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Color: Navy Blue
Food: Ice Cream
Quote: Feet to the fire.
Season: Summer
Vacation Destination: Jamaica
Birthplace
Newark, New Jersey United States
Interview Description:

Biography |

Interview Date: 03/30/2017 |and| 05/05/2017

Playwright and screenwriter Richard Wesley was born on July 11, 1945 in Newark, New Jersey to George Wesley and Gertrude Wesley. He graduated from East Side High School in 1963 and went on to attend Howard University. He earned his B.F.A. degree in playwriting, dramatic literature, and theatre arts in 1967.

After graduation, Wesley moved to New York City. His connection to actors Ossie Davis and Ruby Dee, whom he had met at Howard University, led him to the New Lafayette Theatre in Harlem. In 1971, Wesley’s first play, The Black Terror, was presented at the New York Shakespeare Festival’s Public Theatre. The Mighty Gents, another play by Wesley, premiered on Broadway in 1978. In the mid-1970s, began writing screenplays. Many of Wesley’s screenplays enjoyed success at the box office. Wesley produced screenplays for Uptown Saturday Night in 1974, Let’s Do It Again in 1975, Fast Forward, and Native Son in 1986. He also wrote a screenplay for a children’s film that premiered on PBS, called The House of Dies Drear. Wesley also wrote teleplays, which include Murder Without Motive in 1991, Mandela and De Klerk in 1997, and Bojangles in 2000. Wesley was involved with the musical The Dream Team at the Goodspeed Opera House, and The Talented Tenth at the Manhattan Theatre Club. In 2013, Wesley was chosen by the Trilogy Opera Company to write the libretto for the opera, Papa Doc. Two years later, Autumn, which was written by Wesley, premiered at the Crossroads Theater Company in New Brunswick, New Jersey. In 2016, the Trilogy Opera Company’s Five, which contained a libretto written by Wesley and was composed about the Central Park Five controversy, opened at the New Jersey Performing Arts Center.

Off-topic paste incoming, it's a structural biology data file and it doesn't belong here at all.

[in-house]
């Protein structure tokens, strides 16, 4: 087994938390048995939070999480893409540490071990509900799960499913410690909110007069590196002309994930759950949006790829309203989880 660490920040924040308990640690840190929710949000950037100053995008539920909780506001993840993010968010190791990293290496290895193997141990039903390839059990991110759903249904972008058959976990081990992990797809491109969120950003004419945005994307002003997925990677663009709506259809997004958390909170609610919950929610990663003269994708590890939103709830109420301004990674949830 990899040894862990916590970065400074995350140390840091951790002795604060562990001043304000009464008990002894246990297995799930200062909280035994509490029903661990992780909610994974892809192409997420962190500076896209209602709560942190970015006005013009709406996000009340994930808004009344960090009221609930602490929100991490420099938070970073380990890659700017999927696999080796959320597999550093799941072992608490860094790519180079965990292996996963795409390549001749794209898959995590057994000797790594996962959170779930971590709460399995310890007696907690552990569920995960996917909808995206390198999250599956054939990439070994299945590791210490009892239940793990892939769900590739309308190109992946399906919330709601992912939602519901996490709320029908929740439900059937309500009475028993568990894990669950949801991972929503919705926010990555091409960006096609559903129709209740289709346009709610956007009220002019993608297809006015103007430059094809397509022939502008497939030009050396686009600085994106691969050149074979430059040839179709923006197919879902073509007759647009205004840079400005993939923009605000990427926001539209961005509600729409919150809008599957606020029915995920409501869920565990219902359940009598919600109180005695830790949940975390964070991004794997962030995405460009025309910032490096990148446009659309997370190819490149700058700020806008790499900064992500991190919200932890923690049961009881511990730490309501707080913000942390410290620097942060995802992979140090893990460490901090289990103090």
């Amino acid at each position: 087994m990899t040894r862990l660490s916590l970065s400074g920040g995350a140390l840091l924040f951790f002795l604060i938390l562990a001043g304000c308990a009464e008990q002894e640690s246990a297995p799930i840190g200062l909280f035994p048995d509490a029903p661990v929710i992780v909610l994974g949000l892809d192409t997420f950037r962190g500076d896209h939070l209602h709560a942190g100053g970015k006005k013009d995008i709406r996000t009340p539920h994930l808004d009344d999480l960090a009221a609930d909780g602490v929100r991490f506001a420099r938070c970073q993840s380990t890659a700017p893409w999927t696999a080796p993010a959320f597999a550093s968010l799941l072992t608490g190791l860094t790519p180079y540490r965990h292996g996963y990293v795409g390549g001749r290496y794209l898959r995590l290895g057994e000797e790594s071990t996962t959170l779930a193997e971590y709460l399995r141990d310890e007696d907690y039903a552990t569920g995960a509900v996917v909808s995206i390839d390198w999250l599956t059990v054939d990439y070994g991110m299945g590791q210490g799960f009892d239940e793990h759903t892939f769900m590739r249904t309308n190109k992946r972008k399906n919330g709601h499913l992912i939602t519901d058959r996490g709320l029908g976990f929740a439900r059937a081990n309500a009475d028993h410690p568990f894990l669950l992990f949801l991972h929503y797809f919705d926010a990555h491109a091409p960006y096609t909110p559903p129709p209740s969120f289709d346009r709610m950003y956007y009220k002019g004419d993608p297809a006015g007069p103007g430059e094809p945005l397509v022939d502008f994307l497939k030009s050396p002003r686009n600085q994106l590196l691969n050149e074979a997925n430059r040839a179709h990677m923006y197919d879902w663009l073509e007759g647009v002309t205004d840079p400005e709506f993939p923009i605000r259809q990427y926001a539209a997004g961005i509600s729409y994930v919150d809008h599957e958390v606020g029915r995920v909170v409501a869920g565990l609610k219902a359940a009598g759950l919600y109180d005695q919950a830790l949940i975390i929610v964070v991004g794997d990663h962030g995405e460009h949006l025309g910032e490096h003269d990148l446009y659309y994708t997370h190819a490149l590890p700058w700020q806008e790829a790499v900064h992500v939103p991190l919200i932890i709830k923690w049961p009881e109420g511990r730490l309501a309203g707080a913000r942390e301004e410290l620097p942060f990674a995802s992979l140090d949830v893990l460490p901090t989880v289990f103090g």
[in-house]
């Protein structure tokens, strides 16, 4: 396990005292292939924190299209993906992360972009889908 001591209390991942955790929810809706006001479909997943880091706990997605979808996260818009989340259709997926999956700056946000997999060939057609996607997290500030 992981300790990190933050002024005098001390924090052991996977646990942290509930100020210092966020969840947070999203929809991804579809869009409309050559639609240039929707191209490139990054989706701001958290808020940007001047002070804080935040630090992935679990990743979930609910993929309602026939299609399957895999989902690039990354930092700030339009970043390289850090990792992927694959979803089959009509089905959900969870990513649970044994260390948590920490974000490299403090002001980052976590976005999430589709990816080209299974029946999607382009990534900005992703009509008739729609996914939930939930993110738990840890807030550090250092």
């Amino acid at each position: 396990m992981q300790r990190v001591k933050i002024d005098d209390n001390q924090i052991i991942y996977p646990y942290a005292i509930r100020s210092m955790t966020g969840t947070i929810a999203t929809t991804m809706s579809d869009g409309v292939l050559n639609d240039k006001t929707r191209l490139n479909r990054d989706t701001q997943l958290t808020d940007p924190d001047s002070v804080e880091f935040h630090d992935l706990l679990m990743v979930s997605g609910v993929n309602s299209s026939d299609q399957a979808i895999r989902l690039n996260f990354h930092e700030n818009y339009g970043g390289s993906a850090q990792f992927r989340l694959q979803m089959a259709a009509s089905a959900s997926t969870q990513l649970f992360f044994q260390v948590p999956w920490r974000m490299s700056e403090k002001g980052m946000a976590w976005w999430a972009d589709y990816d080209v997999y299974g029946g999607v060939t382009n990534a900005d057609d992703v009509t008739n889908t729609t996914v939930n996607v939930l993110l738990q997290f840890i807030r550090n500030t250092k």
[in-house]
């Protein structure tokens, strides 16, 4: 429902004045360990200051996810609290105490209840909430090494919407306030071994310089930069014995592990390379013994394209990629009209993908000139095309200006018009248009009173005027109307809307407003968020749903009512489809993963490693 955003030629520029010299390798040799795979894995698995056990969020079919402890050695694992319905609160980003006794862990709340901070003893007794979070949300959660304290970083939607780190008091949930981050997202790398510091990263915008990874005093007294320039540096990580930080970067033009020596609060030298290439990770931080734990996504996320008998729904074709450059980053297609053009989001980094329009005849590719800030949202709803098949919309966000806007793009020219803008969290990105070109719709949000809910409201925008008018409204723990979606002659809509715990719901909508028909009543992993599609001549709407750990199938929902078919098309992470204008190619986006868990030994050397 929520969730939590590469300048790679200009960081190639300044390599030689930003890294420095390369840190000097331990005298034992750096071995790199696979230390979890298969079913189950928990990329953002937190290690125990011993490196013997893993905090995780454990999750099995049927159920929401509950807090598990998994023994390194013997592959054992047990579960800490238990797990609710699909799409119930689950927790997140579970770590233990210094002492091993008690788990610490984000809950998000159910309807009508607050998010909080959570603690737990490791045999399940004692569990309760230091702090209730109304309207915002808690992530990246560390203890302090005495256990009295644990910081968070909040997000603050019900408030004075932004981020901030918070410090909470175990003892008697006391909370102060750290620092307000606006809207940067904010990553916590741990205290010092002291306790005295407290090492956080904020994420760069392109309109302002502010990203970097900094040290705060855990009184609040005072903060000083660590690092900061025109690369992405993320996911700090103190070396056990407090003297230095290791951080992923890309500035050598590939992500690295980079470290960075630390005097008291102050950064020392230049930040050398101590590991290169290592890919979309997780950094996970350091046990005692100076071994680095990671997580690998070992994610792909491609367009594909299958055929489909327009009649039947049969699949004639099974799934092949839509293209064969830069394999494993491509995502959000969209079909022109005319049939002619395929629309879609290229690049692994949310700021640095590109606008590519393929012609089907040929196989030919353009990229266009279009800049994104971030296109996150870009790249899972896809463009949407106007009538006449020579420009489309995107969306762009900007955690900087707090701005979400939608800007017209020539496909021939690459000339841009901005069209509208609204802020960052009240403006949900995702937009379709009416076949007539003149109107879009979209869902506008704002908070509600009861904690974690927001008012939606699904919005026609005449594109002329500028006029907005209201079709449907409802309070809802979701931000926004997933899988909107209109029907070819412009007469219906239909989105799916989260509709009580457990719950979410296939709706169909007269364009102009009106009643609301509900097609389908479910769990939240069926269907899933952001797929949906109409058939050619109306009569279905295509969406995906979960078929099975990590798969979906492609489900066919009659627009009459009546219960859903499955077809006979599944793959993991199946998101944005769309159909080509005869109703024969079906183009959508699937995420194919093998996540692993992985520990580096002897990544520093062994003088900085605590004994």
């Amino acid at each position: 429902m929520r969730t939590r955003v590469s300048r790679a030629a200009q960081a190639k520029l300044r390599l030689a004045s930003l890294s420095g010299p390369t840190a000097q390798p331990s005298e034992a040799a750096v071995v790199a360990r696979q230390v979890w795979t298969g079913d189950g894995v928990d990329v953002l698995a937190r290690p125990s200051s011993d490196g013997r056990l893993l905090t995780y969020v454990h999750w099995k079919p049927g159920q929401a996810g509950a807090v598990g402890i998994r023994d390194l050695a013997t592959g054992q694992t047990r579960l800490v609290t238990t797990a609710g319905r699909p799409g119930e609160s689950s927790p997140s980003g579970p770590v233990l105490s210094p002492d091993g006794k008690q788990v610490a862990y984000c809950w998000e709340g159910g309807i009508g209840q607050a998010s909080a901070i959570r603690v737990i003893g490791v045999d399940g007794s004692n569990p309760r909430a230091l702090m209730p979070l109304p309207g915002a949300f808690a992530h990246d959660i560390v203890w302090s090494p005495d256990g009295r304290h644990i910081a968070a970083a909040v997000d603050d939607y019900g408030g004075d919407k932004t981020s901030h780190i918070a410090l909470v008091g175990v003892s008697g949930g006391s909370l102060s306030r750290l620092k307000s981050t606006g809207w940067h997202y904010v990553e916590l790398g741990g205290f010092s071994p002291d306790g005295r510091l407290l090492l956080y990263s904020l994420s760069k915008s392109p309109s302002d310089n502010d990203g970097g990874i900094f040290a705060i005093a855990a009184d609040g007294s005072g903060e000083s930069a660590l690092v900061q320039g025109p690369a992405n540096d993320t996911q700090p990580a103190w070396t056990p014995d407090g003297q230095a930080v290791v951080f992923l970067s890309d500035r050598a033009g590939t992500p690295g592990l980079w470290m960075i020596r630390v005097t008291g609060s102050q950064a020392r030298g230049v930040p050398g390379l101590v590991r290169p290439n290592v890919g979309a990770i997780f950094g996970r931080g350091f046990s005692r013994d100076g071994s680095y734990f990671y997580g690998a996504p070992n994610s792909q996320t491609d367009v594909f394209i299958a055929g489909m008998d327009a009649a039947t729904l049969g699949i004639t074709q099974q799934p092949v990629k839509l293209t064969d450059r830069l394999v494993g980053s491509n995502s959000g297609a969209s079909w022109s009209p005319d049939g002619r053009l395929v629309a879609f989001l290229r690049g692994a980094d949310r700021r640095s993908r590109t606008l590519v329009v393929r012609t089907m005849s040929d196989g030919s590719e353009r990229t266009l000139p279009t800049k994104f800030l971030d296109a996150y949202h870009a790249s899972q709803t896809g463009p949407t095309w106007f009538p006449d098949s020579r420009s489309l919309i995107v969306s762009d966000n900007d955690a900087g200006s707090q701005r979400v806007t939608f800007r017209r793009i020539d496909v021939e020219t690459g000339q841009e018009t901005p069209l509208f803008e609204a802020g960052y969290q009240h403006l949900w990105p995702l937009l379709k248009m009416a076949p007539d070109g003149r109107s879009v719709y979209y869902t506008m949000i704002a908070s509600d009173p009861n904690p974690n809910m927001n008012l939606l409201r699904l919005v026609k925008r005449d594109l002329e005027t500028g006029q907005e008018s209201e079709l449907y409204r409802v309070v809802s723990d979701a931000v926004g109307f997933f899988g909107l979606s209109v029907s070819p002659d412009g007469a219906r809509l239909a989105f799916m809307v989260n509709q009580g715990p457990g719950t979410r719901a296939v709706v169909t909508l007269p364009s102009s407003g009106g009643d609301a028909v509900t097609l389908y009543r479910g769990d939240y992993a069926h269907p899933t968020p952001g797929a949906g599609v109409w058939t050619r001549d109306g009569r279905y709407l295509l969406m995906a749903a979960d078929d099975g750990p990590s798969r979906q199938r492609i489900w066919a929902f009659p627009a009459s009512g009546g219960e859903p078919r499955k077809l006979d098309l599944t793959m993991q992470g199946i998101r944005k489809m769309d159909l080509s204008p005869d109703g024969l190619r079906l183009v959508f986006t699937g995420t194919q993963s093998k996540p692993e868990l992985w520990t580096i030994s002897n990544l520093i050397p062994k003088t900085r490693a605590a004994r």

Wesley has served in teaching roles at multiple academic institutions. He has served as an adjunct professor at the Manhattanville College, Wesleyan University, Borough of Manhattan Community College, and Rutgers University. Wesley has also been an associate professor in playwriting and screenwriting, as well as the chair of the Rita and Burton Goldberg Department of Dramatic Writing, at New York University’s Tisch School of the Arts.

In addition to commercial success, Wesley’s works have received awards. The Black Terror, Wesley’s first play, won a Drama Desk Award. The Mighty Gents, which premiered in 1978, received an AUDELCO Award.

Welsey and his wife, Valerie Wilson Wesley, have two daughters, Nandi and Thembi.

Richard Wesley was interviewed by The HistoryMakers on March 30, 2017.

Speaker Bureau Notes: